• Lazy Nezumi Pro: Every wondered how anime or manga always got their lines so smooth and clean? The answer is Lazy Nezumi Pro! A plugin for photoshop that creates a trailing spline that helps create insanely smooth line work! The plugin also has various geometrical and perspective modes. On a side note, Paint Tool SAI has this tool availble for free, so you could always do your line work in one software, and color in another. Link:

  • Nvidia Normal Map Filter: This powerful tool is for game developers and texture artists, allowing you to instantly convert a stock texture (wood, leaves, grass, or rocks for example) into a game ready normal map. The software is free, and can be accessed via Filter -> Nvidia -> NormalMapFilter. Link:

  • Topaz Simplify: Similar to the above, this powerful took takes any image and converts it into what looks like a traditional painting. This tool is solid for creating base paintings and base textures! While working on quick concepts you could easily create a mockup and apply the filter to create a good base for your painting. And using this in combination with the above plugin allows you to create both the texture & the normal Map for a 3D model. Link:

  • Filters in Photoshop: You can create your own 'instagram' filters within photoshop itself. Simply use the Adjustment Filters on the Adjustments tab (enable it in Window -> Adjustments if not visible) to add layered effects such as curves, color balance, selective color, exposure, viberance, hue and saturation etc. All these effects can be be edited or deleted at anytime in the layers panel. But what makes this powerful, is the ability to throw all your filters into their own individual folders and having one PSD file full of filters! These folders can then be dragged and dropped from one PSD window to another, to apply these post processing filters anywhere!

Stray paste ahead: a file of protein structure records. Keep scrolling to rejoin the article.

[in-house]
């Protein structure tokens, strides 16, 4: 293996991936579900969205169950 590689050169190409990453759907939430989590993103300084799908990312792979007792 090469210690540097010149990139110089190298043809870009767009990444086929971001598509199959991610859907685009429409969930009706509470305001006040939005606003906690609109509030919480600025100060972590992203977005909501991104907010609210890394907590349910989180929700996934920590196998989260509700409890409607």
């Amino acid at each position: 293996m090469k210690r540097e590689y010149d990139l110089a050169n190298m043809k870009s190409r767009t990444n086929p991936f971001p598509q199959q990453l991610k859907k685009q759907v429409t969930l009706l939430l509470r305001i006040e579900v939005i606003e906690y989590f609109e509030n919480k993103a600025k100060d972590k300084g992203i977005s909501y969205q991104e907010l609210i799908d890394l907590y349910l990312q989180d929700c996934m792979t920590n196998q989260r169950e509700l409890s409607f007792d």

• Be Creative: Often times I create a rough painting, but instead of remaining at my desktop, I add filters, effects and play around with the colors on my Phone using free software, and then pull it back into Photoshop. Be creative in how you work, there are plenty of tools and resources out there, from brush packs to free phone apps!


As an end to wrapping up my top 5 tips, I just want to leave you with one last thought. Being an introvert, I absolutely do not do well at parties. So my first impulse is to look for the house pet, or the children with the crayons. And having been so caught up with details, and textures, and complex rendering I forget the value of simplicity. And kids have that, their drawings have a certain innocence to them, just like some of the comics you would see on tumblr.

There's something to learn from everyone, even kids, even newbies, there's something in each of their works. Be humble, and learn to use self-depreciation, lack of motivation, and self-loathing as a means to inspire you and not to bring you down. The only thing that could bring you down is giving up, or believing that there's nothing more to learn, because there's always something to learn from everyone, and the world around you.

"I am still learning." Michelangelo (age 87)


Disclaimer: The art and image resources used is the intellectual property of their respective artists and is used for educational purposes only, with an exception to "Soulmates (romantic)" (wip, Aaron Metallion © 2017). I am by no means fabricating ownership, or claiming to have created the resources in subject.